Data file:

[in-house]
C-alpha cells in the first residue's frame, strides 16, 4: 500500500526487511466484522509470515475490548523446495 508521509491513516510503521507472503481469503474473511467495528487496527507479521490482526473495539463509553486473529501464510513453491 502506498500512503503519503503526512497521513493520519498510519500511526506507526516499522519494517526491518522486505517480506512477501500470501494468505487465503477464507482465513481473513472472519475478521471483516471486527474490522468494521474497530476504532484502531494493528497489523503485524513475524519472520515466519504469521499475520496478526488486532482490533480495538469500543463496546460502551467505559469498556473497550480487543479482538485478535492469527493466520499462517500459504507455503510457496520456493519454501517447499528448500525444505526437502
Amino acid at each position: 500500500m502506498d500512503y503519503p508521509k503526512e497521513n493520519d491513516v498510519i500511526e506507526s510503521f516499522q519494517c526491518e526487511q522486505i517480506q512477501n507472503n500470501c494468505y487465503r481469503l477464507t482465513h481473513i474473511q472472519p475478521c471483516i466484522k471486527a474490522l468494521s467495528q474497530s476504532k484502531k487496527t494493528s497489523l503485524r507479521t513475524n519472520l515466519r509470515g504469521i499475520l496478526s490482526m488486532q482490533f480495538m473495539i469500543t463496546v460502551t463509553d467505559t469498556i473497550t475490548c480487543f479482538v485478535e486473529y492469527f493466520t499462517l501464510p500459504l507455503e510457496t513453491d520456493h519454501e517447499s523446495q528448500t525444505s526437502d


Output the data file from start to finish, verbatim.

[in-house]
C-alpha cells in the first residue's frame, strides 16, 4: 500500500526487511466484522509470515475490548523446495 508521509491513516510503521507472503481469503474473511467495528487496527507479521490482526473495539463509553486473529501464510513453491 502506498500512503503519503503526512497521513493520519498510519500511526506507526516499522519494517526491518522486505517480506512477501500470501494468505487465503477464507482465513481473513472472519475478521471483516471486527474490522468494521474497530476504532484502531494493528497489523503485524513475524519472520515466519504469521499475520496478526488486532482490533480495538469500543463496546460502551467505559469498556473497550480487543479482538485478535492469527493466520499462517500459504507455503510457496520456493519454501517447499528448500525444505526437502
Amino acid at each position: 500500500m502506498d500512503y503519503p508521509k503526512e497521513n493520519d491513516v498510519i500511526e506507526s510503521f516499522q519494517c526491518e526487511q522486505i517480506q512477501n507472503n500470501c494468505y487465503r481469503l477464507t482465513h481473513i474473511q472472519p475478521c471483516i466484522k471486527a474490522l468494521s467495528q474497530s476504532k484502531k487496527t494493528s497489523l503485524r507479521t513475524n519472520l515466519r509470515g504469521i499475520l496478526s490482526m488486532q482490533f480495538m473495539i469500543t463496546v460502551t463509553d467505559t469498556i473497550t475490548c480487543f479482538v485478535e486473529y492469527f493466520t499462517l501464510p500459504l507455503e510457496t513453491d520456493h519454501e517447499s523446495q528448500t525444505s526437502d